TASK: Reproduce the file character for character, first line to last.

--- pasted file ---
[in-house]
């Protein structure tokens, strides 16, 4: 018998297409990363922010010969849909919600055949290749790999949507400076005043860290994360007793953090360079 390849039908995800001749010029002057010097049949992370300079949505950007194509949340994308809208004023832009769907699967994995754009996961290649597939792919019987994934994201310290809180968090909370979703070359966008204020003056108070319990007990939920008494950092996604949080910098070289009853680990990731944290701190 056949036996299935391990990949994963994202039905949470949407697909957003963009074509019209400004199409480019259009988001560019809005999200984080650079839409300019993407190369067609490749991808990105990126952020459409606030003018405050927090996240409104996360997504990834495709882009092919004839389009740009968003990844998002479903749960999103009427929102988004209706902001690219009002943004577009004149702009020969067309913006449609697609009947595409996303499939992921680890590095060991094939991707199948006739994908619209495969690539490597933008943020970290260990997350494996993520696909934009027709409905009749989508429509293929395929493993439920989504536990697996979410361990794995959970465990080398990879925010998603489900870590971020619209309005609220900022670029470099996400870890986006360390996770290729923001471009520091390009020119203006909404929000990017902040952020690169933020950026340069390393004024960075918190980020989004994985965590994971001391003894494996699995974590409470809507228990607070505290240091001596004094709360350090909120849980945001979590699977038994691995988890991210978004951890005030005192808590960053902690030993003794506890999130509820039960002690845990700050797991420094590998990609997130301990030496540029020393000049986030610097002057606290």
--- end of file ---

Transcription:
[in-house]
């Protein structure tokens, strides 16, 4: 018998297409990363922010010969849909919600055949290749790999949507400076005043860290994360007793953090360079 390849039908995800001749010029002057010097049949992370300079949505950007194509949340994308809208004023832009769907699967994995754009996961290649597939792919019987994934994201310290809180968090909370979703070359966008204020003056108070319990007990939920008494950092996604949080910098070289009853680990990731944290701190 056949036996299935391990990949994963994202039905949470949407697909957003963009074509019209400004199409480019259009988001560019809005999200984080650079839409300019993407190369067609490749991808990105990126952020459409606030003018405050927090996240409104996360997504990834495709882009092919004839389009740009968003990844998002479903749960999103009427929102988004209706902001690219009002943004577009004149702009020969067309913006449609697609009947595409996303499939992921680890590095060991094939991707199948006739994908619209495969690539490597933008943020970290260990997350494996993520696909934009027709409905009749989508429509293929395929493993439920989504536990697996979410361990794995959970465990080398990879925010998603489900870590971020619209309005609220900022670029470099996400870890986006360390996770290729923001471009520091390009020119203006909404929000990017902040952020690169933020950026340069390393004024960075918190980020989004994985965590994971001391003894494996699995974590409470809507228990607070505290240091001596004094709360350090909120849980945001979590699977038994691995988890991210978004951890005030005192808590960053902690030993003794506890999130509820039960002690845990700050797991420094590998990609997130301990030496540029020393000049986030610097002057606290």